Strategy to make large graphene quantum dots soluble
Schematic of a fully rollable transparent nanogenerator based on piezoelectric zinc oxide nanorods sandwiched in between graphene sheets. (Image: Prof. Kim, Sungkyunkwan University)
By replacing the brittle ITO electrodes with graphene – and its promising mechanical durability – the team was able to realize rollable and transparent, fully graphene-based nanogenerators.
"It is also worth emphasizing that we successfully fabricated a heterogeneous 3D nanostructure consisting of 1D zinc oxide nanorods grown epitaxially on a 2D graphene electrode with no damage using low-temperature wet chemistry on plastic substrates" says Kim. "To our knowledge, no one has reported zinc oxide growth on graphene electrodes before. Therefore, our result can be considered as the first usage of 3D heterostructures composed of zinc oxide nanorods and graphene."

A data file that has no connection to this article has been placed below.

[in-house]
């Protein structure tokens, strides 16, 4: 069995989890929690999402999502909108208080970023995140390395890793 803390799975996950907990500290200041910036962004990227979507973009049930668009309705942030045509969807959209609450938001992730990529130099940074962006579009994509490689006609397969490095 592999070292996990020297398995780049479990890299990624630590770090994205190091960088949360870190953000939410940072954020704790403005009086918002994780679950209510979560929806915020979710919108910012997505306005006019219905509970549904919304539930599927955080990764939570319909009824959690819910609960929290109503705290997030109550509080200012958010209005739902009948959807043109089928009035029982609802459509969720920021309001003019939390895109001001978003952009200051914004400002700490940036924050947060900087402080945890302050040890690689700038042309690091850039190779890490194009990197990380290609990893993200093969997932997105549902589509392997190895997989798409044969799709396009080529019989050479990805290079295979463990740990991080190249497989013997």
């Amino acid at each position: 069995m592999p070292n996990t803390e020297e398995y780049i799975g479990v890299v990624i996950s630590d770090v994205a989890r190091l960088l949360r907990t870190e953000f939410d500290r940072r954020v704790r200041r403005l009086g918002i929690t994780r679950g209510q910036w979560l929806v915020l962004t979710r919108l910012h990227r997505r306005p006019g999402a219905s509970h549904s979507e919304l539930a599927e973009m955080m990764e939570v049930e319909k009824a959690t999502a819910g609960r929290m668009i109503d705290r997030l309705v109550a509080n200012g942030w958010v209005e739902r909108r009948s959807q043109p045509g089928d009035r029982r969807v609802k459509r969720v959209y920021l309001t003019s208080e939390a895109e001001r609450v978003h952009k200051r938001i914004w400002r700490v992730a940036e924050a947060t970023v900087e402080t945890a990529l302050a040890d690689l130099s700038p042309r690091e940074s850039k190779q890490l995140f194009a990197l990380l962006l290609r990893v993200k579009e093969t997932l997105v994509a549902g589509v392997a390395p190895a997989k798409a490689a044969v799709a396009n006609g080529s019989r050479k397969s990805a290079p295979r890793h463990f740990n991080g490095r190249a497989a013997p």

The Korean team points out that graphene-based RT nanogenerators are suitable for futuristic device applications such as flexible self-powered touch sensors, wearable artificial skins, fully rollable display mobile devices, and battery supplements for wearable cellular phones.
Firstly, the transparent property of the power generator can make a big impact on the size and shape of various electronic gadgets since transparent elements can be embedded anywhere in the device. For example, a transparent power generator can be integrated into the display of a cell phone, thus enabling a significant reduction in size of the cell phone.
The main impact of this work, though, is for the area of flexible electronics.